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Belafonte Versus Jay Z, It’s Not that Complicated Jigga, Jigga Whaaa? Jigga Boo!

Belafonte and Jay Z

By Walter L. Hilliard III –

According to the social justice and entertainment icon Harry Belafonte, now 86, Martin Luther King once told him, “I fear I am integrating my people into a burning house.” Worried, Belafonte asked, “What should we do?” King responded: “Become the firemen. Let’s not stand by and let the house burn.”

 

Such voices don’t exist today. . . we [Black people] have failed miserably,” said Belafonte during an interview, speaking about the lack of concern for social responsibility of contemporary entertainers, including “Jay Z and Beyonce.”   He later clarified that he was speaking about “the entire celebrity core” having failed to live up to their responsibilities.  Jay Z responded that he had no interest in politics, which Belafonte said he found this unfortunate, and that politics was central to the Black struggle.  But, you see, Jay Z, a former drug dealer, is still thinking and living in “hustle mode,” being single-minded and acting like a juvenile delinquent with a lot more money, bigger toys, and a woman who would rather spend her free time in front of a mirror practicing different booty shaking angles — knees bent, a#* up, neck cocked.

 

Inspired by the great humanitarian Paul Robeson, Harry Belafonte’s history of fighting American racism and colonialism in Africa is extensive and legendary and he has always used his high profile as an entertainer to speak out against against injustice on behalf of the Black community instead of just being worried about collecting a check like practically all present-day athletes and entertainers. Belafonte’s longevity as a freedom fighter extends from his being the first American artist to sell a million records (album: “Calypso,” included the hit “Day-O”) to his working with the likes of the father of the Civil Rights Movement, Martin Luther King, to establishing relationships with today’s artist.  He also helped organize “We Are the World,” the song that raised funds for Africa, helped dismantle Apartheid, and he has spoken out against George Bush and his policies, as well called out Colin Powell and Condoleezza Rice.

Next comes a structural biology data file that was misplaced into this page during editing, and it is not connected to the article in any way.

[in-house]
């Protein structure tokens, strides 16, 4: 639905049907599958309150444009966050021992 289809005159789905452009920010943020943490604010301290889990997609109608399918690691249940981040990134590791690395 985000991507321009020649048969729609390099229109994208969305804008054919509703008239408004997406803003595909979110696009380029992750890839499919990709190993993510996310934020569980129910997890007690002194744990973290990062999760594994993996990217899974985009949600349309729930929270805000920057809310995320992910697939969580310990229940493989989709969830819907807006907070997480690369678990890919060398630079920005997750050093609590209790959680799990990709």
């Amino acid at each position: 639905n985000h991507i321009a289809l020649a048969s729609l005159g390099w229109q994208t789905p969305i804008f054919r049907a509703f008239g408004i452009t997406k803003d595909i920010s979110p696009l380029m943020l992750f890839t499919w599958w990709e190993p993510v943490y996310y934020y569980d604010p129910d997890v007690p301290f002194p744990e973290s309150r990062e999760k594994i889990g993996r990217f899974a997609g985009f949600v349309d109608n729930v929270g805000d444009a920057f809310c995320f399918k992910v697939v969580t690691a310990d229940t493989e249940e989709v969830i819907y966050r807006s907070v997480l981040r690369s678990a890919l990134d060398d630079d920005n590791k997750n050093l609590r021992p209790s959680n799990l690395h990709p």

But it was Belafonte’s criticism of Jay Z and Beyonce that caught everyone’s attention, including Jay Z and Beyonce.  So let’s dig deeper into what was said:

 

Belafonte commented during the controversial interview that ignited the issue with Jay Z: “They [America, President Barack Obama] have not told the history of our people, nothing of who we are,” Belafonte said. “We are still looking. We are not driven by some technology that says you can kill Afghans, the Iraqis or the Spanish. It is all – excuse my French – s**t. And I think one of the great abuses of this modern time is that we should have had such high-profile artists, powerful celebrities [speaking out]. But they have turned their back on social responsibility. That goes for Jay-Z and Beyonce, for example. Give me Bruce Springsteen, and now you’re talking. I really think he is Black.”